• Has athlete’s feet
  • Has a minor nail or skin injury
  • Has circulation problems, diabetes or an immune system that is weak

Fungal Nail Infection Cure

Nail fungus is very hard to treat and recurrent infections are very common. Over-the-counter anti-fungal nail ointments and creams are helpful but they are not very effective. If an individual has athlete’s feet and nail fungus, the athlete’s foot should be treated with topical drugs and the feet kept clean and dry.

Oral medications

In the treating of fungus of the nails, the physician can prescribe an oral medication which is anti-fungal. Research has shown that more effective treatments to be itranconazole, brand name Sporanox, and terbinafine, brand name Lamisil.

The physician is also likely to recommend oral drugs if you:

  • Have diabetes or any other risk factors for cellulitis
  • Have history of cellulitis
  • Want treatment prior to the infection becoming unsightly
  • Have pain or discomfort from the infection.

Fungal Nail Infection Treatment

Anti-fungal drugs help the growth of new nails which are free of infection, slowly replacing the portion of the nail that is infected. The individual normally takes these drugs for 6 to 12 weeks, but will not see the end result of the treatment until the nail grows completely back. This can take 4 months or longer to heal an infection. Infections which are recurrent are probable, particularly if the individual continues to expose nails to moist and warm conditions.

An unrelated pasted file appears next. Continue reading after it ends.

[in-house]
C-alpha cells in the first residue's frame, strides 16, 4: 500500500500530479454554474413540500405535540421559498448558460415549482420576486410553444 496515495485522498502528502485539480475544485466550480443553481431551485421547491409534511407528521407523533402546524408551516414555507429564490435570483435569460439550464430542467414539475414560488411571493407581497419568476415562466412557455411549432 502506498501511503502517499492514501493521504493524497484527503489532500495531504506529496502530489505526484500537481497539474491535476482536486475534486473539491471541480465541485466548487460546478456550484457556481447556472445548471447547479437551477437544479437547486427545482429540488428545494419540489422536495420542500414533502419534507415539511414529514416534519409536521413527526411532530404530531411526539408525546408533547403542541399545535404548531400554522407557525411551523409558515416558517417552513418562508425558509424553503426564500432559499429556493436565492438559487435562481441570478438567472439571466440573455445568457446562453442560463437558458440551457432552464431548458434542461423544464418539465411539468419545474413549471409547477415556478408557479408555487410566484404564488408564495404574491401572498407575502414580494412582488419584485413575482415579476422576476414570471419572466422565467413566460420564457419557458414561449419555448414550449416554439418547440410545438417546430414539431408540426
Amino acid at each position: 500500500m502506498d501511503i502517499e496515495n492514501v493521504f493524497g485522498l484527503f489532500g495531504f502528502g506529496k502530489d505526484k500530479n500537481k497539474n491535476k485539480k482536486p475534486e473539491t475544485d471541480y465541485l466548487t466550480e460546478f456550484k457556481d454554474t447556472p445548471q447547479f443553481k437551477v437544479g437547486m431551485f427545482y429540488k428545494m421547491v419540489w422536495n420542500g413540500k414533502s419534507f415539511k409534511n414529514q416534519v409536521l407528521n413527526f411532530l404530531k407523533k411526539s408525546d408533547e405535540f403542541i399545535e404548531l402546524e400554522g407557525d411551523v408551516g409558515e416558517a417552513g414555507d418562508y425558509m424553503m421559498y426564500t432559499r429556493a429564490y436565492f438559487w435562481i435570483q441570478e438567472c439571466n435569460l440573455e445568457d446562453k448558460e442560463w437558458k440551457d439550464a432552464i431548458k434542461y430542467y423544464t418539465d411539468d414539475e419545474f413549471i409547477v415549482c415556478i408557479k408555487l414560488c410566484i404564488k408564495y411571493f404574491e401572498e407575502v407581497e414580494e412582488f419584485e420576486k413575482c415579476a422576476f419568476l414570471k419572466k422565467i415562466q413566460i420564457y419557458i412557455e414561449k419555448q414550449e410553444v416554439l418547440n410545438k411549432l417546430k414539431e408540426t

Anti-fungal medications can cause side effects which range from skin rashes to damage to the liver. Physicians can not recommend them for those individuals who already have liver disease or congestive heart problems or those taking certain other drugs.

Other treatment option that your physician can suggest as well for these fungus treatments:

Anti-fungal lacquer

If the individual has a mild to moderate infection of nail fungus, the physician can prefer to advise an anti-fungal nail polish such as ciclopirox, brand name Penlac. This is painted onto the infected nails as well as surrounding skin once daily. After 7 days, the layers are wiped clean with alcohol and fresh applications are begun. The daily use of Penlac for approximately 1 year has been shown to clear most nail fungal infections.

Topical medicines

The physician can opt for some other topical anti-fungal drugs. He might advise using creams with an over-the-counter lotion which contains urea in order to speed up absorption. There are topical drugs which normally do not provide a cure but can be used with oral drugs. The physician can file the surface area of the nail – debridement – to decrease the total amount of nails which are infected to treat as well as possibly make the topical drugs more effective.

Surgery

If the nail infection is serious or very painful, the physician can suggest removing the nail. A new nail normally grows back in place, though it may grow slowly as well as may take as long as a year to regrow totally. Often surgery is performed combined with ciclopirox to treat the nail bed.

Treatment of nail fungus with photodynamic or laser therapy, where intense light is used to irradiate the nail after treatment with acid, can as well be successful. But, this is a new treatment and cannot be available every place.

Fungal nail infection Pictures